January 29, 2017
Microsoft Corp. Chief Executive Satya Nadella
It’s very simple, Silicon Valley: support #Calexit.
Then you can make your own rules.
You people, along with the Hollywood Jews, are going to be masters of the realm.
Just think of it.
Leaders from across the technology industry criticized President Donald Trump’s temporary ban on foreign nationals from seven Muslim-majority countries, ending weeks of cautious engagement with the new president, whom many in Silicon Valley opposed.
Alphabet Inc.’s Google, Apple Inc., Facebook Inc., Microsoft Corp., Uber Technologies Inc. and other companies expressed concern about the immigration order’s effect on their employees, with some executives saying the ban violated their personal and company principles.
The ramifications of tighter immigration rules stretch from finance to meat packing to construction. In Silicon Valley, which relies on skilled foreigners to fill key roles, the order resonates with prominent founders, executives and engineers, many of whom were also foreign-born.
Microsoft Chief Executive Satya Nadella, who was born in India, said the company will continue to be an advocate on the issue. “As an immigrant and as a CEO, I’ve both experienced and seen the positive impact that immigration has on our company, for the country, and for the world,” he said Saturday in an online post.
Apple Chief Executive Tim Cook said in an email to employees that his company has contacted the White House to explain the “negative effect” the restrictions will have on workers. Mr. Cook, who visited Washington last week, said he spoke to officials there about Apple’s belief “in the importance of immigration—both to our company and to our nation’s future.”
Mr. Trump on Friday signed an executive order that, for at least 90 days, bans people from seven nations—Iran, Iraq, Libya, Somalia, Sudan, Syria and Yemen—from entering the U.S. The order indefinitely bans Syrian refugees from the U.S. and suspends the broader refugee program. Mr. Trump said the order was intended to keep out “radical Islamic terrorists.”
It’s to keep out radical Islamic terrorists.
And our wall on the southern border is to keep out radical Catholic burrito wrappers.
To put this more bluntly: we’re making America white again.
The broader impact emerged Saturday. Any passport holders of those seven countries can’t enter the U.S. under the ban, even if they hold a passport from another country, such as the U.K. or Canada. U.S. citizens aren’t affected.
US citizens are next.
The citizenship of non-white immigrants has been issued through fraud. We are going to take it away from them.
In an email to staff Friday, Google Chief Executive Sundar Pichai said the new order affected at least 187 Google employees, including one who had to rush back to the U.S. from overseas to avoid being blocked from the country. Mr. Pichai asked any affected employees abroad to contact the company’s global security team.
“We’re upset about the impact of this order and any proposals that could impose restrictions on Googlers and their families, or that could create barriers to bringing great talent to the U.S.,” Mr. Pichai said in the email, a copy of which was reviewed by The Wall Street Journal. “It’s painful to see the personal cost of this executive order on our colleagues.”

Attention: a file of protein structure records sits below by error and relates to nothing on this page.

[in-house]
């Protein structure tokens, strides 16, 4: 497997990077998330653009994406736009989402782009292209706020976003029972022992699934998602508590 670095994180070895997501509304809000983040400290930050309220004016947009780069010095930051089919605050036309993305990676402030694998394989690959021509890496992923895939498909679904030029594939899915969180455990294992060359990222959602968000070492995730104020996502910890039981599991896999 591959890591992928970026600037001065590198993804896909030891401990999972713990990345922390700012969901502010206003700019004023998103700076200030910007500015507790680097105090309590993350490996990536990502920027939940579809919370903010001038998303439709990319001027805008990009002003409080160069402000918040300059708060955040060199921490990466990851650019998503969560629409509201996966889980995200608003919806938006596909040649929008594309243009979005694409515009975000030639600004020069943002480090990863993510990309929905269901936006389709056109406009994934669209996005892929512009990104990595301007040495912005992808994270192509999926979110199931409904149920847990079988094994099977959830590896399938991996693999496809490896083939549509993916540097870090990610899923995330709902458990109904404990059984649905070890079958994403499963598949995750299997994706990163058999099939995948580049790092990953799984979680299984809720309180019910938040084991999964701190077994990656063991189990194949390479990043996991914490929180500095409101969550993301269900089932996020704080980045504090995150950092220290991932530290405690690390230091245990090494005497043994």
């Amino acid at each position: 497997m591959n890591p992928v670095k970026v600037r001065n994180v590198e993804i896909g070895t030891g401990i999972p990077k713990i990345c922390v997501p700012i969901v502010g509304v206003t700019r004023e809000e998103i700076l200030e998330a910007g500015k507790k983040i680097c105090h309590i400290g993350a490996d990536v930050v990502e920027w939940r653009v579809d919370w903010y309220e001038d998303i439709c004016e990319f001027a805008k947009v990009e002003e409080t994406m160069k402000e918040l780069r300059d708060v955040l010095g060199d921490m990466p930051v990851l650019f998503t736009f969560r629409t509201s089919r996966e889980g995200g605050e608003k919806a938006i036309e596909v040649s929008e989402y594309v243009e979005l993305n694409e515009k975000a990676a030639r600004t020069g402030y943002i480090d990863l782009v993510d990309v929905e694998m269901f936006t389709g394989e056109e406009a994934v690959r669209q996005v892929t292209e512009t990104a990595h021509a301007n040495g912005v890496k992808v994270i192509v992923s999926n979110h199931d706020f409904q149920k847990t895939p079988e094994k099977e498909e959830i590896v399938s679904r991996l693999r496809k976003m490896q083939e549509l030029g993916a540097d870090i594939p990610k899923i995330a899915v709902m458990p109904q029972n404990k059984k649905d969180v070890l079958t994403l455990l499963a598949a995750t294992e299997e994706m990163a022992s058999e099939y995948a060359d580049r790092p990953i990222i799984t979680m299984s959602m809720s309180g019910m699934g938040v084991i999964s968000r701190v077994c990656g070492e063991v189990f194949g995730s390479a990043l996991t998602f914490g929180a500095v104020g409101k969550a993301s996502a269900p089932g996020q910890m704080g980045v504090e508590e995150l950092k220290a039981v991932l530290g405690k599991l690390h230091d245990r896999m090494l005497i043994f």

Pichai, you should be worried about yourself, m8.
Because you’re going back.
Unless Calexit happens.
You should give money to Calexit, Sundar.
You don’t really have a lot of options here.
Brad Smith, Microsoft’s president and legal chief, said Saturday in an email to staff posted online that the company had contacted 76 employees who are citizens of the banned countries and was working to identify others who might be affected by the policy.
“Microsoft believes in a strong and balanced high-skilled immigration system,” Mr. Smith said in the email. “We believe that immigration laws can and should protect the public without sacrificing people’s freedom of expression or religion. And we believe in the importance of protecting legitimate and law-abiding refugees whose very lives may be at stake in immigration proceedings.”
Facebook Chief Executive Mark Zuckerberg wrote on his Facebook page Friday that he was “concerned” by the order. “We need to keep this country safe, but we should do that by focusing on people who actually pose a threat,” he wrote.
Like you, you threatening kike?
Aaron Levie, chief executive of digital-storage firm Box Inc., said Mr. Trump’s move is “totally infuriating” and “morally wrong.” He said he was investigating how to get involved personally to help fight the order.
Beth Galetti, Amazon.com Inc.’s vice president of human resources, sent an email to staff Saturday, recommending U.S.-based employees from countries listed in the restrictions refrain from traveling outside the U.S., adding that employees should contact Amazon for contingency plans if they are already outside the borders for travel.
The tech industry is also lobbying in Washington regarding expected changes to the work-visa programs for skilled foreigners, which Silicon Valley is dependent on for employees. For instance, 77% of full-time graduate students in electrical engineering and 71% in computer science at U.S. universities are international students, said Stuart Anderson, head of the National Foundation for American Policy.
In fiscal 2013, the U.S. issued nearly 274,000 skilled-worker visas, known as H-1B visas. Citizens from the banned countries received 1,220 of those visas, including 810 to Iranians, 280 to Syrians and 53 to Libyans, according to government data compiled by Ron Hira, a Howard University political-science professor who tracks immigration trends. The 2013 data is the most recent complete data Mr. Hira analyzed.
Microsoft and Google employed the most H-1B visa holders from those countries that year, with 31 and 15, respectively, according to the data.
Here’s the thing: you’ve only got one option.